I'm looking at going away for a week on my own in the winter, and am attracted to Tenerife because it seems to have a great climbers hostel for finding partners. But is the climbing actually any good? The crags don't look mega inspiring, but I'm intrigued by the different rock type.
Been looking into it a lot but it's hard to tell. I don't get to go away often and after all this lockdown want to be able to have fun but also push my grade, so don't want to end up anywhere too esoteric (have made mistakes with places in the past). Climbing about 7a now, hopefully harder by then.
(I know mainland Spain is great for the solo climber but I'm planning a long trip there so am not considering it for this week.)
Any experiences would be greatly appreciated
Some people seem to really like it. I’ve been once and thought it was naff. Arico gorge and a couple of other crags were okay but generally I found the climbing to be pretty uninspiring.
The climbers hostel is pretty good, but the pubs and restaurants nearby were very average indeed.
Have you though about Sardinia? Great climbing and a couple of good climbers hostels...
What I enjoyed.
The trad up at the cathedral
Walk up tiede
What I didnt
The sport we did was fairly average , grading very off
Car broken into, ruined the holiday.
I found Tenerife a bit disappointing. I went in 2003 and the fact I haven't been back probably says it all. Someone has mentioned Sardinia which I would agree is much better. Sicily is good too. But I can't comment on ease of meeting up with other climbers.
I thought it was OK for a short trip. I combined climbing with walking - there are some nice ones to do and you don't have to climb El Teide. There are good routes on a few good venues. It doesn't compare for quantity and quality with Sardinia or Mallorca though. Worth a trip but I wouldn't be desperate to go back.
I actually really enjoyed it for 5's and 6's. I don't think the guidebook photos give the impression of the variety of climbing styles needed.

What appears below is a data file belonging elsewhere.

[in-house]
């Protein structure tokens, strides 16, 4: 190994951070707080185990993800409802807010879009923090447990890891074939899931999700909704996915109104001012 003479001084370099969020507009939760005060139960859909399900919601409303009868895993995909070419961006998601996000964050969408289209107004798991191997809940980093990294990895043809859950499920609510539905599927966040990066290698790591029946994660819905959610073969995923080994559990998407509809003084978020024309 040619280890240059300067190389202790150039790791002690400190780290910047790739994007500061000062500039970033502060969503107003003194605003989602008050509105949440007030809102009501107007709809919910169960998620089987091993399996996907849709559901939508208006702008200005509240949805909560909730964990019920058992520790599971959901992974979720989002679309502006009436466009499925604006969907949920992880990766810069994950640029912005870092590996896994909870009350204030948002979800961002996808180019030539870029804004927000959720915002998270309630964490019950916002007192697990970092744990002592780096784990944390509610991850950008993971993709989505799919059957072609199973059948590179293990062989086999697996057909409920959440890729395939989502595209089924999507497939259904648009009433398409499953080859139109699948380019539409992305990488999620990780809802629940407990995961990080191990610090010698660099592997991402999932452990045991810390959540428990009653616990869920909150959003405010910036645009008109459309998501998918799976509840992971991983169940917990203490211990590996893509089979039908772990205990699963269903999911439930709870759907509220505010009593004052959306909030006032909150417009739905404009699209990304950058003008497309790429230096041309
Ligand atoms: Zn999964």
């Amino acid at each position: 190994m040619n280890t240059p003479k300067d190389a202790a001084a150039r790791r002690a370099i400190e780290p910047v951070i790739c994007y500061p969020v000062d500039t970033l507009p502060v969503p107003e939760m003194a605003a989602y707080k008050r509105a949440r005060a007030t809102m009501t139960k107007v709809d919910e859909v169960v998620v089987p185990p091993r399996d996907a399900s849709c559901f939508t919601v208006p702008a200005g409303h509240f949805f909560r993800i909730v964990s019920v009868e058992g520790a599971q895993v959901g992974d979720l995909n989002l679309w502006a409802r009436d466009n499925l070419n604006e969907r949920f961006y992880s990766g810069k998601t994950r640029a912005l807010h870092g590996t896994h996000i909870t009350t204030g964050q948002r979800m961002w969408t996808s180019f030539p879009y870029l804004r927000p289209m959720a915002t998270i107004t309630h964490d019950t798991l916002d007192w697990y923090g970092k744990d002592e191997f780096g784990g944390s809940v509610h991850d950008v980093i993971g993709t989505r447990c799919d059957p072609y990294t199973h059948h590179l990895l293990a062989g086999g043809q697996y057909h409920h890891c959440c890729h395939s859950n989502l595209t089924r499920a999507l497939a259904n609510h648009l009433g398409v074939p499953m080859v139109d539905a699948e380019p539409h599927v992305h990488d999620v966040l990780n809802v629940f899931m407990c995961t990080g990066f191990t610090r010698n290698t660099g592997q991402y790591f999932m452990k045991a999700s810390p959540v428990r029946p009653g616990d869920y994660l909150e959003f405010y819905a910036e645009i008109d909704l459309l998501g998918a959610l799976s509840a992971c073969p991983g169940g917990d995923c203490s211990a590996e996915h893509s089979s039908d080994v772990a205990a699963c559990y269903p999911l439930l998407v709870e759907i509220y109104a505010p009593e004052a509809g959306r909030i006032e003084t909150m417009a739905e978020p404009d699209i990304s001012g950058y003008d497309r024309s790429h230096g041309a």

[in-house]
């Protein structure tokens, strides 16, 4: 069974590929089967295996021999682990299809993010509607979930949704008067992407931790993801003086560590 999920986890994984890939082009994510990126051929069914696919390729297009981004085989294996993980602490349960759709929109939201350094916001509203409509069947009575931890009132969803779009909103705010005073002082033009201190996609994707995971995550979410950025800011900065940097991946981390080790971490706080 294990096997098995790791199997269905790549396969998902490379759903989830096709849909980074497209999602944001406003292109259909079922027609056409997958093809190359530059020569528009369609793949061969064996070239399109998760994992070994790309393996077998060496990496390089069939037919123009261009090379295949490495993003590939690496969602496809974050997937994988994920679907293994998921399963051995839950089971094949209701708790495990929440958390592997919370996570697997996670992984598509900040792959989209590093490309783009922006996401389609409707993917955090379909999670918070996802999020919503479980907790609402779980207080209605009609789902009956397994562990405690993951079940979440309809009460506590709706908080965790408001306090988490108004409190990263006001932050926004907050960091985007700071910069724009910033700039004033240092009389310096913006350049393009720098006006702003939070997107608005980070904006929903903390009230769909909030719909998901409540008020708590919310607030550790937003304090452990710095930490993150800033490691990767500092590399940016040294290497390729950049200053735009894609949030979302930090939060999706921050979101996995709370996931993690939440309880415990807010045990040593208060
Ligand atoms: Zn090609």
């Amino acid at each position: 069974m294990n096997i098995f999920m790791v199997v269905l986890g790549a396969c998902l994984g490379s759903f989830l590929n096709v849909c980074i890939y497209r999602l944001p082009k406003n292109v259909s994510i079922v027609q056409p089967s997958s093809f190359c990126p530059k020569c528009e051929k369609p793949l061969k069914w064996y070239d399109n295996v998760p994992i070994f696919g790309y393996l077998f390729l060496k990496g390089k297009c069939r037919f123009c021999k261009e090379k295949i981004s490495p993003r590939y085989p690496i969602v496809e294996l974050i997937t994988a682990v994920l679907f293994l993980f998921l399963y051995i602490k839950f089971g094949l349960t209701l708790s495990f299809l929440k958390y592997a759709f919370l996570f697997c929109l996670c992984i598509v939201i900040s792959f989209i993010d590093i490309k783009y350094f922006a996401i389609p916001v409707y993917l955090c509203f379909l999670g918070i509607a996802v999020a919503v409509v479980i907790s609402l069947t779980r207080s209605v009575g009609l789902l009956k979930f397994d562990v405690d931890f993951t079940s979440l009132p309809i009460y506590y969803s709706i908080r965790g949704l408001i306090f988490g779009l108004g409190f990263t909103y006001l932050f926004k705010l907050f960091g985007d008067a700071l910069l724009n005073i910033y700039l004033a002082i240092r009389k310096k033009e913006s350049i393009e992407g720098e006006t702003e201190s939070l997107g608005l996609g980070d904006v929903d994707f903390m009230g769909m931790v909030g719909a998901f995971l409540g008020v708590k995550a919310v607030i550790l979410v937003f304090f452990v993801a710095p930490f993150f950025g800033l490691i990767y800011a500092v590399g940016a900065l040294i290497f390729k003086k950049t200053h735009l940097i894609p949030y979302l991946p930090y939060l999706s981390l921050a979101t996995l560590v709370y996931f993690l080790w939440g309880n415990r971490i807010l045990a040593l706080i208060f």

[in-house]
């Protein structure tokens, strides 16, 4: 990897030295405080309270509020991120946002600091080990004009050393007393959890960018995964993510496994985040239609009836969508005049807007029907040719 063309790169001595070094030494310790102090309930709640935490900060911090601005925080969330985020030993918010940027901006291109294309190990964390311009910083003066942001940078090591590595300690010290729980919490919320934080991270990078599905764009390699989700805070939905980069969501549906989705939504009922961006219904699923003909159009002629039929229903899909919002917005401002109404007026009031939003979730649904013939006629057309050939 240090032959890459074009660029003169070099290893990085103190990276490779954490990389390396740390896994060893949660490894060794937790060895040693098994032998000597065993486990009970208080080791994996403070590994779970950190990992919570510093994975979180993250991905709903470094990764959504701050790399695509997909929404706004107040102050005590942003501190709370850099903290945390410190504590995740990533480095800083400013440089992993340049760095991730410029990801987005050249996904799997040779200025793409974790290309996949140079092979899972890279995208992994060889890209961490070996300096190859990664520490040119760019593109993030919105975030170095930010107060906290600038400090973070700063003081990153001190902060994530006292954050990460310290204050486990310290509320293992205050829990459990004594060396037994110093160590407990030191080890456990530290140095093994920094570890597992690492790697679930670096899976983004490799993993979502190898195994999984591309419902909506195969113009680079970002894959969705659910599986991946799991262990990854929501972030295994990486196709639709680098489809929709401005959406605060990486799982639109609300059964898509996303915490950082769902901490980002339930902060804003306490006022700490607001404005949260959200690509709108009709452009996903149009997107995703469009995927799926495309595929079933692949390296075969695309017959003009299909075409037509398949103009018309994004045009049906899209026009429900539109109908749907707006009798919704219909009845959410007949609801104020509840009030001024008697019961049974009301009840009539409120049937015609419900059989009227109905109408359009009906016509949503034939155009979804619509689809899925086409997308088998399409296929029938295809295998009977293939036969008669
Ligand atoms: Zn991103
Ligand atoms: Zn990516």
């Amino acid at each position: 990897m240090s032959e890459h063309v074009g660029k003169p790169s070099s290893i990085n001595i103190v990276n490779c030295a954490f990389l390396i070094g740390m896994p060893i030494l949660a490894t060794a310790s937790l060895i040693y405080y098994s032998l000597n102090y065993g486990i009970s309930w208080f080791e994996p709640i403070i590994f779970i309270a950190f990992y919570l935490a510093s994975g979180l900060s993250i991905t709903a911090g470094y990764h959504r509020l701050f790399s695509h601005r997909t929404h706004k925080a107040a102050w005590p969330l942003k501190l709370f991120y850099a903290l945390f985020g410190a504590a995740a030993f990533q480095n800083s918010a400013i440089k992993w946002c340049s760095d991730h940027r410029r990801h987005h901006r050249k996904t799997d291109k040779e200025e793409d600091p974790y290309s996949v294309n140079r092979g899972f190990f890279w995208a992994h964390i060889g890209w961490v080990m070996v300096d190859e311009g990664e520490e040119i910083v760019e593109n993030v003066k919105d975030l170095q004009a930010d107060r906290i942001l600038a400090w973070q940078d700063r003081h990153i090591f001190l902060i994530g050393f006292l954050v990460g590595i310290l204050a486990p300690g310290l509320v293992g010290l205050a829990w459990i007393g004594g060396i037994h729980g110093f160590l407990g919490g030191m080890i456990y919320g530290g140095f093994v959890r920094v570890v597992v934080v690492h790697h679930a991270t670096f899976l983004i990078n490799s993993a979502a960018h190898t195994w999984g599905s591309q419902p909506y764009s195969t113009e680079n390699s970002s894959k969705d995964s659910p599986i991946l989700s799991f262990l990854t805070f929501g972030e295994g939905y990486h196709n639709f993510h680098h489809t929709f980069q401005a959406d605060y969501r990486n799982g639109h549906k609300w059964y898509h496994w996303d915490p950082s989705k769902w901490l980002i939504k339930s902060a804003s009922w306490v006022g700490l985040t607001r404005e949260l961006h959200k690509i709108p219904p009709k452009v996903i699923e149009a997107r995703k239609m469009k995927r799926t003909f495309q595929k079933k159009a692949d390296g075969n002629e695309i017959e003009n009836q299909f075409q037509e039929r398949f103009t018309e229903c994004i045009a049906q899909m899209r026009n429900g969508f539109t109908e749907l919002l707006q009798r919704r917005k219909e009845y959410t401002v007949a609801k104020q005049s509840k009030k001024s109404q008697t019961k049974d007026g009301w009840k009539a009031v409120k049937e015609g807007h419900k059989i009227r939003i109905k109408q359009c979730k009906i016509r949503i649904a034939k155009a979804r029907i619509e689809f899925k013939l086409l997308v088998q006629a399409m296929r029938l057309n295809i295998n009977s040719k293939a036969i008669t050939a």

I liked it a lot, but part of that was exactly because it is different to mainland Spain, France, Italy, etc.
We had a great week there just before Christmas - photos and beta for 8 of the best crags here: https://rockaroundtheworld.co.uk/category/spain/canary-islands/
Its not a big sport climbing destination, but what's there is good fun and the landscape up by the volcano is amazing (like climbing on mars!) the climbing in the gorges around Arico are also interesting and you can do lots of climbs in a day. We never went up to the north of the island but I know a few who have. The walking is good with way marked trails and the sea is always warm.
Its a nice holiday destination where you can go and climb rather than being solely a climbing holiday.
It's never easy to adequately weigh up the costs and benefits of any particular climbing destination, but Tenerife has a great deal going for it.
For me, it is culturally and geographically remarkable. As others have noted, this is no small thing.
The climbing is a little different, and Ok it's not consistently as good as El Chorro, Leonidio or Siurana (but way warmer than Sardinia in Dec/Jan), but I truly love Tenerife's mad, twisted rock for its challenge and aesthetic inspiration.
Here's also a link to an informed report from a regular denizen, who I'm sure would also offer a wise word or two if u msg her on UKC.
Let us know what u go for..
I found driving up to Teide national park a bit of a nightmare. If you are staying at a sea level, that’s over 2000m of elevation gain every day. We went there for hiking which was a bit frustrating as getting up earlier still means driving for well over an hour and then getting scorched because sun is high up!
Or maybe just make sure you don’t rent the cheapest car and don’t go during one of the warmest months (June) .
I never climbed in Tenerife, sorry.
Pretty much sums up our experience. I don't regret going as it was somewhere new and frankly there's not that many easily accessible places for reliable warm weather in early Jan. That said it was pretty much a go-once type affair. The climbing was interesting enough if, as you say uninspiring, but there was at least enough of it to go at.
Highlights: walking up Teide overnight to watch the sunrise
Lowlights: None really. It was fine although I do like places that are rather more unusual and memorable.
William Chan has been climbing for 11 years based out of Hong Kong. Previously a volleyball player, he realised that the 'lifestyle' aspect of climbing suited him more and going on climbing trips and meeting different communities was much more...